In this case, assuming for the moment that plaintiff can demonstrate the likelihood of irreparable harm in the absence of injunctive relief, plaintiff cannot demonstrate a likelihood of success on the merits. This is for the simple reason that the merits of the underlying action do not relate to the conduct alleged in his motion for a preliminary injunction. Logically, a preliminary injunction is designed to enjoin conduct which is the subject of the underlying action. For example, in an action to declare a particular law unconstitutional, preliminary injunctive relief may be available to enjoin enforcement of the law until the merits can be decided. In such a case, the moving party would have to show a likelihood of irreparable injury should the law be enforced right away, and a likelihood of success on the underlying constitutional claim.
Here, the underlying complaint alleges that defendants poisoned him in January 2011, while he was housed at CSP-Sac and before this transfer to RJD and subsequent return to CSP-Sac. In his motion for injunctive relief, plaintiff complains about alleged poisoning since his return to CSP-Sac on March 29, 2012. It is not possible for plaintiff to demonstrate a likelihood of success on his underlying claim of poisoning in January 2011 because his motion concerns alleged poisoning in March 2012 and thereafter. It may be that plaintiff has a new claim against correctional officers at CSP-Sac concerning events beginning in March 2012 and that he may be able to obtain preliminary injunctive relief in the context of a separate complaint. Injunctive relief in the context of this action, the merits of which relate to alleged conduct in January 2011 (insofar as poisoning is concerned), is not appropriate.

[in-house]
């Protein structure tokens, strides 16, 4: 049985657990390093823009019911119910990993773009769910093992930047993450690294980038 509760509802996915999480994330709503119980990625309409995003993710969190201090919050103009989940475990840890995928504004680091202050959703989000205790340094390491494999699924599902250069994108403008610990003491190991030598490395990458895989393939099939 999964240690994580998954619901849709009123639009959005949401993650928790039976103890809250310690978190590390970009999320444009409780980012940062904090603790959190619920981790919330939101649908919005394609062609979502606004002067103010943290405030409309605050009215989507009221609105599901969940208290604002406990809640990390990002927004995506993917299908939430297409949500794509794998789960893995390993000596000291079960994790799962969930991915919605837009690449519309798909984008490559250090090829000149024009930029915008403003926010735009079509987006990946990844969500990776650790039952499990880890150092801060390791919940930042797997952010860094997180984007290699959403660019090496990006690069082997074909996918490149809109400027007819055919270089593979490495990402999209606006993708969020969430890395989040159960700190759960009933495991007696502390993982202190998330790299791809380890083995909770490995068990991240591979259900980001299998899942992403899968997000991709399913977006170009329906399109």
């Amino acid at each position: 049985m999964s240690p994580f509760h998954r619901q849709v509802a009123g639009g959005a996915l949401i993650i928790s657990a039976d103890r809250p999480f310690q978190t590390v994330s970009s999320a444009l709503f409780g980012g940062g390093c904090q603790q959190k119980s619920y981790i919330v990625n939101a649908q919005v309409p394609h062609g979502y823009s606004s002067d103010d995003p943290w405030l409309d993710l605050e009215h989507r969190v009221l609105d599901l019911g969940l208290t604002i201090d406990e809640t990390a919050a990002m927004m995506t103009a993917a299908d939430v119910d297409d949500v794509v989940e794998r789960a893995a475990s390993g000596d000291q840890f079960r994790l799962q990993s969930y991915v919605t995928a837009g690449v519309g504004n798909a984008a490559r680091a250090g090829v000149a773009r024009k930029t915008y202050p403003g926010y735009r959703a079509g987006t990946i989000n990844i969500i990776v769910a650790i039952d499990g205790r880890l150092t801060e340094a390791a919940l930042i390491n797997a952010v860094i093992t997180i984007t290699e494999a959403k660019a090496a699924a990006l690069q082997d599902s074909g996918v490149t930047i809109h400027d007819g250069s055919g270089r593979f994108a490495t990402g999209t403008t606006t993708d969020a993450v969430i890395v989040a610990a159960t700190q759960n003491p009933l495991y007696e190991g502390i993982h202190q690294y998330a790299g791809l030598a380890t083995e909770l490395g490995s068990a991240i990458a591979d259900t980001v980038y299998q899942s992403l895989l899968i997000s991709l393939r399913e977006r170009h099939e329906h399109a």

Based on the foregoing, the undersigned recommends that plaintiff's motions for injunctive relief (Docs. 27, 37, and 41) be denied.
These findings and recommendations are submitted to the United States District Judge assigned to the case, pursuant to the provisions of 28 U.S.C. § 636(b)(l). Within 14 days after being served with these findings and recommendations, any party may file written objections with the court. Responses to objections shall be filed within 14 days after service of objections. Failure to file objections within the specified time may waive the right to appeal. See Martinez v. Ylst, 951 F.2d 1153 (9th Cir. 1991).